American Airlines posted lower second-quarter profits and cut its earnings outlook for 2018 after fuel costs surged during what CEO Doug Parker called the carrier's "most challenging quarter" since it merged with US Airways five years ago.
American, the world's largest airline by traffic, and its competitors have been grappling with a more than 50 percent rise in fuel during the past year, which has crimped their bottom lines. American expects to earn an adjusted per-share profit of between $4.50 and $5 a share in 2018, down from an earlier full-year estimate of $5 to $6 it forecast in April.
The airline said it plans to defer some aircraft deliveries and slow its growth in the second half of the year to reduce costs. American's stock is down 24 percent in 2018, more than its closest competitors, but it was up 3.8 percent Thursday as investors welcomed the cost--cutting plan.
Strong travel demand helped grow revenues nearly 4 percent to $11.64 billion from a year ago, which was slightly below Wall Street's expectations of close to $11.7 billion. American earlier this month lowered its revenue forecast for the three months ended in June, citing weakness in the domestic market. Net income fell more than 34 percent from the year-earlier period to $566 million, or $1.22 a share.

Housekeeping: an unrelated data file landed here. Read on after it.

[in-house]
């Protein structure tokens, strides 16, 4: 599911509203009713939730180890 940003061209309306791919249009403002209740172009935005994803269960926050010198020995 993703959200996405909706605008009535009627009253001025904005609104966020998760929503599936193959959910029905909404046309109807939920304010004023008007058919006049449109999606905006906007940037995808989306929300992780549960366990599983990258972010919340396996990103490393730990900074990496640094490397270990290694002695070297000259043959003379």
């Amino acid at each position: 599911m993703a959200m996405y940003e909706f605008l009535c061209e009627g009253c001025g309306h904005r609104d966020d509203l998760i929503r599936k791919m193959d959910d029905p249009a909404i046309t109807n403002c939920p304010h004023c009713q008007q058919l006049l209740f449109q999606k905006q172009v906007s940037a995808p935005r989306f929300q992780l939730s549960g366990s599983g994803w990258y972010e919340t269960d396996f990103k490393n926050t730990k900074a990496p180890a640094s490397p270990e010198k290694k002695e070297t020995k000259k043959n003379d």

After adjusting for one-time items, the airline earned $1.63 a share, above the estimated $1.59 analysts polled by Thomson Reuters expected.
Like other carriers, American has been grappling with strong demand for travel but higher costs to fuel its planes. It said its fuel bill rose more than 41 percent in the quarter. Another challenge in the quarter was a computer problem at PSA Airlines, a regional subsidiary of American, led to the cancellation of more than 2,000 flights in June.
American is trimming its growth plan for the second half of the year after costs rose, a move that was widely expected by analysts. In the third quarter, it plans to grow capacity, or the number of seats and the distance it flies them, by 3.3 percent and 1.6 percent in the fourth quarter, down 1 percentage point from its previous growth estimate.
American is deferring the delivery of 22 Airbus Air321neo aircraft it planned to start receiving next year through 2021, which it said will reduce aircraft capital expenditures by $1.2 billion over the next three years.
The airline is also changing its no-frills basic economy product to allow those passengers to bring a carry-on bag on board, starting in September.
Correction: American's second-quarter net income was $566 million. A previous version of this story misstated the number.